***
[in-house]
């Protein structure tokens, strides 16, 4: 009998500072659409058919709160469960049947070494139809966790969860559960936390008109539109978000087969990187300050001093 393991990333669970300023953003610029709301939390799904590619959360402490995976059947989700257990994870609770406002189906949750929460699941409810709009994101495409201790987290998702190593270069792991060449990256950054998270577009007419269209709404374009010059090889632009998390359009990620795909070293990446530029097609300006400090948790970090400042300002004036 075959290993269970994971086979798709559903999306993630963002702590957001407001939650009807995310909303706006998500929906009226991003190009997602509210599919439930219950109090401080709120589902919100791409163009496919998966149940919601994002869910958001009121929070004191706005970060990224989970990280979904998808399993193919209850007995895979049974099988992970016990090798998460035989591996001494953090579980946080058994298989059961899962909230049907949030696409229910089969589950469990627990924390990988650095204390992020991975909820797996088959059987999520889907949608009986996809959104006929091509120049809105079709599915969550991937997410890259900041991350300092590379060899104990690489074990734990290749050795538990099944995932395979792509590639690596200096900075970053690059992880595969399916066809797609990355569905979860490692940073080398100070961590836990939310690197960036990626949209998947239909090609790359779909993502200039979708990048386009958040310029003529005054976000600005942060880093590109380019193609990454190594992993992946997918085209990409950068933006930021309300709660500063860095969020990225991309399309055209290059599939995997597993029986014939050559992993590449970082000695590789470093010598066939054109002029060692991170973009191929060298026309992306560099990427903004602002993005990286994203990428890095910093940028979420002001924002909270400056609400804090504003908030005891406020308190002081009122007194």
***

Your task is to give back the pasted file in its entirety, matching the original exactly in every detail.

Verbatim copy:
[in-house]
């Protein structure tokens, strides 16, 4: 009998500072659409058919709160469960049947070494139809966790969860559960936390008109539109978000087969990187300050001093 393991990333669970300023953003610029709301939390799904590619959360402490995976059947989700257990994870609770406002189906949750929460699941409810709009994101495409201790987290998702190593270069792991060449990256950054998270577009007419269209709404374009010059090889632009998390359009990620795909070293990446530029097609300006400090948790970090400042300002004036 075959290993269970994971086979798709559903999306993630963002702590957001407001939650009807995310909303706006998500929906009226991003190009997602509210599919439930219950109090401080709120589902919100791409163009496919998966149940919601994002869910958001009121929070004191706005970060990224989970990280979904998808399993193919209850007995895979049974099988992970016990090798998460035989591996001494953090579980946080058994298989059961899962909230049907949030696409229910089969589950469990627990924390990988650095204390992020991975909820797996088959059987999520889907949608009986996809959104006929091509120049809105079709599915969550991937997410890259900041991350300092590379060899104990690489074990734990290749050795538990099944995932395979792509590639690596200096900075970053690059992880595969399916066809797609990355569905979860490692940073080398100070961590836990939310690197960036990626949209998947239909090609790359779909993502200039979708990048386009958040310029003529005054976000600005942060880093590109380019193609990454190594992993992946997918085209990409950068933006930021309300709660500063860095969020990225991309399309055209290059599939995997597993029986014939050559992993590449970082000695590789470093010598066939054109002029060692991170973009191929060298026309992306560099990427903004602002993005990286994203990428890095910093940028979420002001924002909270400056609400804090504003908030005891406020308190002081009122007194």